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Perry Anderson's essays about modern states in The London Review of Books
August 25, 2012 4:15 PM   Subscribe

Perry Anderson's book length three part series on the history of India from the beginnings of its independence movement, through independence and partition into its recent history as a nation-state is the latest in a series of erudite, opinionated and wordy articles in The London Review of Books by the UCLA professor of history and sociology on the modern history of various countries, so far taking in Brazil, Italy, Turkey, Cyprus, the EU, Russia, Taiwan and France.

Lula's Brazil (previously).
Land without Prejudice: Berlusconi’s Italy, An Entire Order Converted into What It Was Intended to End: Italy’s Decline, An Invertebrate Left: Italy’s Squandered Heritage.
Kemalism: After the Ottomans, After Kemal.
The Divisions of Cyprus (previously).
Depicting Europe (previously).
Russia's Managed Democracy: Why Putin? (plus Anderson's contemporary reflection on being in Moscow when the Soviet Union collapsed).
Stand-Off in Taiwan.
Dégringolade: The Fall of France, Union Sucrée: The Normalising of France.
The letters in response appended to the bottom of the articles are often quite interesting and generally worth reading.
Perry Anderson has also written articles on other subjects for the LRB.
posted by Kattullus (6 comments total) 54 users marked this as a favorite

 
I haven't read any Perry Anderson since Origins of the Present Crisis, and EP Thompson's polemical savaging of that essay in one of the chapters in The Poverty Of Theory, and Anderson's much more interesting look at some of the debates Thompson's work highlights in Arguments Within English Marxism.

Back in the early 80's, those arguments seemed vital and alive and fascinating. I suspect today I'd find it all turgid and pointless -- though Thompson's polemic was always a pleasure to read.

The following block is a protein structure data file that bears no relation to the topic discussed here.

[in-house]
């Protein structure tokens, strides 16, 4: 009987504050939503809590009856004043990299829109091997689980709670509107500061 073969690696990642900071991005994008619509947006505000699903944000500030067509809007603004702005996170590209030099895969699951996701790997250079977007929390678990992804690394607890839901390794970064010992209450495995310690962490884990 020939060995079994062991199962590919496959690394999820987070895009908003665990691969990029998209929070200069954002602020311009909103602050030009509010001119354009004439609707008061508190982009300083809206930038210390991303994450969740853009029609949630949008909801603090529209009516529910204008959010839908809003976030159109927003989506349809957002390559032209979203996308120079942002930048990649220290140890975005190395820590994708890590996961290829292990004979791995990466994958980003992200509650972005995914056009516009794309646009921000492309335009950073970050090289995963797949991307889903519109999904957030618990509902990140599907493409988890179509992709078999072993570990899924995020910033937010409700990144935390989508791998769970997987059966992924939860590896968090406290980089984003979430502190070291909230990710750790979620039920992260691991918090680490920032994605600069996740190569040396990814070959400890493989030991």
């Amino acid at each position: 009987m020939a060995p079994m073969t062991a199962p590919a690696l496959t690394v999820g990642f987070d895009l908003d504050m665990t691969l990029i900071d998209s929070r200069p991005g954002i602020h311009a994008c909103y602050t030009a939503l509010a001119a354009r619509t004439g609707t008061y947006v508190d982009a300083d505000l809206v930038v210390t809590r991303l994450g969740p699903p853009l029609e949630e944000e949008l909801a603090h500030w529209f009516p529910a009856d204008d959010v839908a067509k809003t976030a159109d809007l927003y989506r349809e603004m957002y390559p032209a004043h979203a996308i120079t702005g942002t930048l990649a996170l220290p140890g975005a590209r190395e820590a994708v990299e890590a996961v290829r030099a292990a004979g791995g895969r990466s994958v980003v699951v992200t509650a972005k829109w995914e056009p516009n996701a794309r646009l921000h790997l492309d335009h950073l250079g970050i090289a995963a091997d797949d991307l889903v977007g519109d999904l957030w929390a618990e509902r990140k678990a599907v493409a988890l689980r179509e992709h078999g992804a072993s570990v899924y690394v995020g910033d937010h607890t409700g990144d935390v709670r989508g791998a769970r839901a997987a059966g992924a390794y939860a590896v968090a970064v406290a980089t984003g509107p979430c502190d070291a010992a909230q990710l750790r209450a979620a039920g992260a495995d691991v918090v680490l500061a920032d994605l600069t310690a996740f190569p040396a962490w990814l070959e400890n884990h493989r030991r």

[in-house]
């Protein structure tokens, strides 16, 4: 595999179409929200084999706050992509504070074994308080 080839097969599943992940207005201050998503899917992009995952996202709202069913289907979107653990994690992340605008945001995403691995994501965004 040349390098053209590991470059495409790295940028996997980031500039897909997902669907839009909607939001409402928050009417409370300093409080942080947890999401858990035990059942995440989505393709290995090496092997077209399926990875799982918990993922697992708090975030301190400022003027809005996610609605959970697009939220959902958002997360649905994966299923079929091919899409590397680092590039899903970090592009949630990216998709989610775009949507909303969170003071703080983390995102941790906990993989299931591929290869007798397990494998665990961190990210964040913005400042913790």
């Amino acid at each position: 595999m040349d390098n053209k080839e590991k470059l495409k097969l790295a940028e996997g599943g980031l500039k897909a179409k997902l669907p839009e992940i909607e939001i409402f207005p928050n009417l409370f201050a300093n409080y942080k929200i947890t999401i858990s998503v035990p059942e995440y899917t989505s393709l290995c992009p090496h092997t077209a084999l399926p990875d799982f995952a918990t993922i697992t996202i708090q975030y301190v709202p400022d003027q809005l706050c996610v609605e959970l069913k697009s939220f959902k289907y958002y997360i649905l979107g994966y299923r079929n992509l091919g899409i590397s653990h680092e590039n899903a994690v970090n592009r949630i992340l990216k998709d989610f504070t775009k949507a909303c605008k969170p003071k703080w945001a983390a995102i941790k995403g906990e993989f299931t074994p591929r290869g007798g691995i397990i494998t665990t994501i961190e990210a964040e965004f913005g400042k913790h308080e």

posted by PeterMcDermott at 4:48 PM on August 25, 2012 [1 favorite]


That series on India is amazing—one of the best things I've read on that difficult subject, and I like the way Anderson is unafraid to tell it like it is concerning an icon like Gandhi. And looking at that list of articles, I realize I've felt that way about a lot of what he's written and should really catch up with the ones I've missed. Thanks for the post.
posted by languagehat at 5:13 PM on August 25, 2012 [1 favorite]


I'll say it again: anyone who likes these essays should pick up Anderson's The New Old World, a slightly earlier but no less monumental series of essays on the making of modern Europe.
posted by RogerB at 5:37 PM on August 25, 2012 [4 favorites]


Great fpp. Thank you.
posted by AElfwine Evenstar at 9:15 PM on August 25, 2012


Excellent post. Loved Anderson in college, when I was a Marxist. Not so much now. But always interesting.
posted by MarshallPoe at 3:57 AM on August 26, 2012


My first reaction to this post was me thinking, "Man, this guy has got to be making this stuff up by now." I'm intimate with his two part series, Passages From Antiquity to Feudalism and Lineages of the Absolutist State, and it just boggles my mind that this guy simply "drops" his research on European history and goes off into some completely different locale. My mind couldn't handle all the research and data involved. Love the guy though. Not much research still seems to be done in the like of what the Brenner Debate's were about. Which is a shame, given how fascinating this issue is and how important it's conclusions are.
posted by SollosQ at 6:38 AM on August 26, 2012 [1 favorite]


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